|EMSB SUMMER LANGUAGE CAMP PILOT PROJECT TO CONCLUDE FRIDAY|
MONTREAL, AUGUST 21, 2002- A two-week English Montreal School Board (EMSB) Summer Language Camp will conclude this Friday, August 23 (1 p.m.). The media are invited to attend this program at Pierre-de-Coubertin Elementary School (4700 Lavoisier) in St. Leonard.
The intent of this camp has been to provide intensive language stimulation to a small group of EMSB language disabled children living in the East End of Montreal, who are at risk of academic difficulties due to their language development delay. Language disabled students in the East End are seen as the targeted clientèle in view of the insufficient English language services available in that area of the city. "The program was intended to be a fun-filled learning experience," say EMSB Director of Student Services Lew Lewis, who notes that four speech and language consultants have served as staff.
Mr. Lewis emphasizes that children with language development delays are often diagnosed before they enter a school setting. If their cases are considered "severe" enough, they may receive a small amount of English language therapy from the Montreal Children’s Hospital. There are also a few private clinics (mostly in Westmount and the West Island) where parents can bring their children to receive therapy, if they can afford the $70 to $90 per hour fee.
Another hurdle for these children is the fact that they (like most children) are not exposed to any academic work over the course of their two month summer vacation. As a result, when they return to school in September, time is required to review the previous year’s material before new lessons can be presented. "For children with significant language development delays, the challenge of school re-entry is even greater", says Mr. Lewis. "Not only have these children ‘lost’ some of the knowledge and language skills they had in June, but they also they require more time and help to ‘re-learn’ certain skills. This camp has given language delayed students a ‘boost’ before the other children are back at school and will hopefully allow them to start the academic year on more solid ground. It is also an opportunity for these children to receive speech-language services on a more consistent and intensive basis than is possible during the school year."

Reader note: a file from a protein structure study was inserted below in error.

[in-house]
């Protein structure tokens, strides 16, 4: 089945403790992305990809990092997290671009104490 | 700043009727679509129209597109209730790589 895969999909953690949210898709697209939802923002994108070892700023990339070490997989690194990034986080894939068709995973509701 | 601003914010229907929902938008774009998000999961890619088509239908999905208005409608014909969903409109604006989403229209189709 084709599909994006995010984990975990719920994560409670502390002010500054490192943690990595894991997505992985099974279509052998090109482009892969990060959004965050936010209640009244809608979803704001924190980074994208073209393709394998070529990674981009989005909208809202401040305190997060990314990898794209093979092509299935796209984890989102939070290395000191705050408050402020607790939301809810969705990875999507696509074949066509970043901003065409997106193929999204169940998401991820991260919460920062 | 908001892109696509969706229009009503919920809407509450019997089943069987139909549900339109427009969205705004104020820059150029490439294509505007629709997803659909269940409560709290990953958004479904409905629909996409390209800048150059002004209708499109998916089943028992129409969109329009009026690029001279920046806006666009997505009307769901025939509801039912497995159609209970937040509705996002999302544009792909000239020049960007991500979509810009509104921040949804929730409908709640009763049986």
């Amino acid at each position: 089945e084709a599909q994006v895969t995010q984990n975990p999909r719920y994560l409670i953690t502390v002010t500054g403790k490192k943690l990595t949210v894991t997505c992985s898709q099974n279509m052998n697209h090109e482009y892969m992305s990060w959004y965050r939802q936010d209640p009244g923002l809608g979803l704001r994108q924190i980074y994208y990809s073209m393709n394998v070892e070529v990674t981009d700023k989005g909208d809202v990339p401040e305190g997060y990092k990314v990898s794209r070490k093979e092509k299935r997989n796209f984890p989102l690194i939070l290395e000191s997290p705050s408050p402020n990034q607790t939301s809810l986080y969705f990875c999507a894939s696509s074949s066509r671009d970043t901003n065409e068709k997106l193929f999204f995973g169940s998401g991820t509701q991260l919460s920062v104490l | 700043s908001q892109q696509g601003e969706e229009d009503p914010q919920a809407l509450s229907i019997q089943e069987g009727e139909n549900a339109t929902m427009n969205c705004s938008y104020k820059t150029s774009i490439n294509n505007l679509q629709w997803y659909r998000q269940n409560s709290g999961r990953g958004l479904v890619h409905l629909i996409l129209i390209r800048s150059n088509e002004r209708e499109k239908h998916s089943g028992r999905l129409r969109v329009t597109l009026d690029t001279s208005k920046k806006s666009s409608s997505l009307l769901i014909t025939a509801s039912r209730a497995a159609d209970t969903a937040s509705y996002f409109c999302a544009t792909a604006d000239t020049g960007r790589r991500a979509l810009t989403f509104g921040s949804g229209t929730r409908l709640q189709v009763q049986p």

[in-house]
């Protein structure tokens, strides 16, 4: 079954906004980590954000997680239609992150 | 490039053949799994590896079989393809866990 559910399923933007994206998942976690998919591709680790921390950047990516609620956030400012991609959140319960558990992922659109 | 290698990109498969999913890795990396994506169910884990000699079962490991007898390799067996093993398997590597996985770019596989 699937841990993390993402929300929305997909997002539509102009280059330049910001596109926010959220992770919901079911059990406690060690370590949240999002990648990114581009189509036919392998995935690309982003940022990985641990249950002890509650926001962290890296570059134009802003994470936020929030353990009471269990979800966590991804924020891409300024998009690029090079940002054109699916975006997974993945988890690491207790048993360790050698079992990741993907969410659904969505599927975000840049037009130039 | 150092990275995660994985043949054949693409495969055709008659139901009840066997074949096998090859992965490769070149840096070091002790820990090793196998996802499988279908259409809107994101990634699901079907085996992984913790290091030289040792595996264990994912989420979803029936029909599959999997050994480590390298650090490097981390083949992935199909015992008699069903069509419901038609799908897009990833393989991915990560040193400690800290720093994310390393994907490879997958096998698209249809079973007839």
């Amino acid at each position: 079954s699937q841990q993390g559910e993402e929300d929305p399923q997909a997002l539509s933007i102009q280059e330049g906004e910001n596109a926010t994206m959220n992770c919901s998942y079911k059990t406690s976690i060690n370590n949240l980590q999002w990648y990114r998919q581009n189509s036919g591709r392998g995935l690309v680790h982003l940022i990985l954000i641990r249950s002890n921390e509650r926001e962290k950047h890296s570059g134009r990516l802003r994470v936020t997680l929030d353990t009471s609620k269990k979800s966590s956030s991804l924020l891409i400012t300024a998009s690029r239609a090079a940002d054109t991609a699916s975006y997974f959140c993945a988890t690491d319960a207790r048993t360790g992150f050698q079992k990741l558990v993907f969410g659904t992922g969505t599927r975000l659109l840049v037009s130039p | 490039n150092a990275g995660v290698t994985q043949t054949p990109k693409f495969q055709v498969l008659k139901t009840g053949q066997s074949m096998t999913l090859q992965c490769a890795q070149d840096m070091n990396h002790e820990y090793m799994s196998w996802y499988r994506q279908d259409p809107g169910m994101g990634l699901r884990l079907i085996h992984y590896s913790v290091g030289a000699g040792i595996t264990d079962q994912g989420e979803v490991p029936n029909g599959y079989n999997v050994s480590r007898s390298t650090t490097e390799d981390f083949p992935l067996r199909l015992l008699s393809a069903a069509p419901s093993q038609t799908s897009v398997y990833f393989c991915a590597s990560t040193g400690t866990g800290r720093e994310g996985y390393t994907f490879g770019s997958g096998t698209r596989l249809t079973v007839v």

Students have participated in a variety of daily theme-based activities, such as games, artwork, music, and story-telling, aimed at promoting the development of expressive and receptive language abilities, phonological awareness skills, vocabulary and pragmatic skills. Those attending the camp are children enrolled in regular EMSB Grade 1 or 2 classes in September 2002. They must also have received a comprehensive speech-language assessment.
EMSB Speech Language Therapists Elisabeth Christe, Kaori Ohashi, Paula Rosen and Susan Van Voorst have served as staff.
Michael J. Cohen